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Associated Press
Muslim villagers are relocated to secure areas in Sittwe, capital of Rakhine state in western Myanmar, where sectarian violence continues Tuesday.

21 dead in Myanmar fighting

Clashes ongoing amid Buddhist, Muslim groups

– People fled their burning homes and Myanmar’s security forces struggled to contain communal violence Tuesday in a western region where state media reported the death toll climbed to 21.

The conflict pitting ethnic Rakhine Buddhists against stateless Rohingya Muslims in coastal Rakhine state marks some of the worst sectarian unrest recorded in Myanmar in years. President Thein Sein has declared an emergency in Rakhine state and warned that the spiraling violence could threaten the democratic reforms tentatively transforming the country after half a century of military rule.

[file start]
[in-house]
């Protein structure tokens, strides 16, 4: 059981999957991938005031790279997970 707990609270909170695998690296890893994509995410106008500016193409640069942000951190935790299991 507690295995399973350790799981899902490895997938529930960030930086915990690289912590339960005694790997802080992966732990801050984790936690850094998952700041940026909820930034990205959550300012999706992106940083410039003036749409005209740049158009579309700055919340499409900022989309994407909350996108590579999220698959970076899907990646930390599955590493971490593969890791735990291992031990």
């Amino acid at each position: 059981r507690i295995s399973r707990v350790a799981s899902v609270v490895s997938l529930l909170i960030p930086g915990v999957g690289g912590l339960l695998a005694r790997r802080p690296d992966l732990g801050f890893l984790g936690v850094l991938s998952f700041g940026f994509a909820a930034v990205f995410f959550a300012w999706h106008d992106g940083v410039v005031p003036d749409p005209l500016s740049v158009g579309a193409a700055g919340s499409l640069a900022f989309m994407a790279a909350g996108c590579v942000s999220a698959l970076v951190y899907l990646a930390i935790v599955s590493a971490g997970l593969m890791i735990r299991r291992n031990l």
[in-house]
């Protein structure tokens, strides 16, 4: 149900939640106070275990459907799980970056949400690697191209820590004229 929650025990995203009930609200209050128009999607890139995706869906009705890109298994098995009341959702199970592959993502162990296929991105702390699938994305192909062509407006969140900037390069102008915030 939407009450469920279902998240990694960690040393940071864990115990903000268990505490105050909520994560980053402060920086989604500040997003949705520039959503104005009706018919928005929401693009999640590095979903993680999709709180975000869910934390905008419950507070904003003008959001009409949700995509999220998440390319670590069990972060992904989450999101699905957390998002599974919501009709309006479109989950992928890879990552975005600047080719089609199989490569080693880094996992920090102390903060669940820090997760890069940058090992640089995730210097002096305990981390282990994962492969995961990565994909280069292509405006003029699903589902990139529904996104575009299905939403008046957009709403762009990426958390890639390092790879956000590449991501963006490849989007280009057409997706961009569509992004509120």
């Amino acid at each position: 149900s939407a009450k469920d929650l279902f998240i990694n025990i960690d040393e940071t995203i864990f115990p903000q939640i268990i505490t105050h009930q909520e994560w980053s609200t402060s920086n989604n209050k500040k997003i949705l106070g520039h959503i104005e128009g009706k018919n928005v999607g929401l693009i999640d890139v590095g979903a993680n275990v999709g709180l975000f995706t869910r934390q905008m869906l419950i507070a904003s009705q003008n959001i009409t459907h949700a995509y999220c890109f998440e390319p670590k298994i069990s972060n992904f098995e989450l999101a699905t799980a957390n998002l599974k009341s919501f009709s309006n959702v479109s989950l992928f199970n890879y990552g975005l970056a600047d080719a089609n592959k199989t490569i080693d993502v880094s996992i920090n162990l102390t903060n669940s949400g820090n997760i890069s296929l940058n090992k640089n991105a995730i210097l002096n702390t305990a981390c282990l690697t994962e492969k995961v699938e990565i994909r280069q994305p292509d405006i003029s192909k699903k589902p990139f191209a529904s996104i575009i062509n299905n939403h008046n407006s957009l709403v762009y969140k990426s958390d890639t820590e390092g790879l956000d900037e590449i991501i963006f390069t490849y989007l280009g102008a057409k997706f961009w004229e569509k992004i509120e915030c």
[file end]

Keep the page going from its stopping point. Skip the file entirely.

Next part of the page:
From Friday through Monday, the evening’s news report said, 21 people have been killed, 21 wounded and 1,662 houses burned down around Rakhine state. The mass violence started Friday in Maungdaw township, when what was said to be a mob of 1,000 Muslims went on a rampage and had to be restrained by armed troops.

The violence afterward spread, including to the state capital, Sittwe.

Truckloads of security forces have been deployed in Sittwe. Soldiers helped move 1,000 Muslims by trucks to safer areas.

State TV showed Defense Minister Gen. Hla Min visiting refugee camps for Rakhines opened at Buddhist monasteries and distributing food and other relief goods.

It also showed him meeting with some Muslim elders in Sittwe and visiting camps where Muslim villagers are sheltered, to which he also gave relief goods. It was the first time state television showed a camp housing Muslims.

Neighboring Bangladesh has turned back about 1,500 Rohingyas trying to escape by boat in recent days, according to officials there.

Myanmar’s government regards the Rohingyas as illegal migrants from Bangladesh and has rendered them stateless by denying them citizenship. Although some are recent settlers, many have lived in Myanmar for generations and rights groups say they suffer severe discrimination.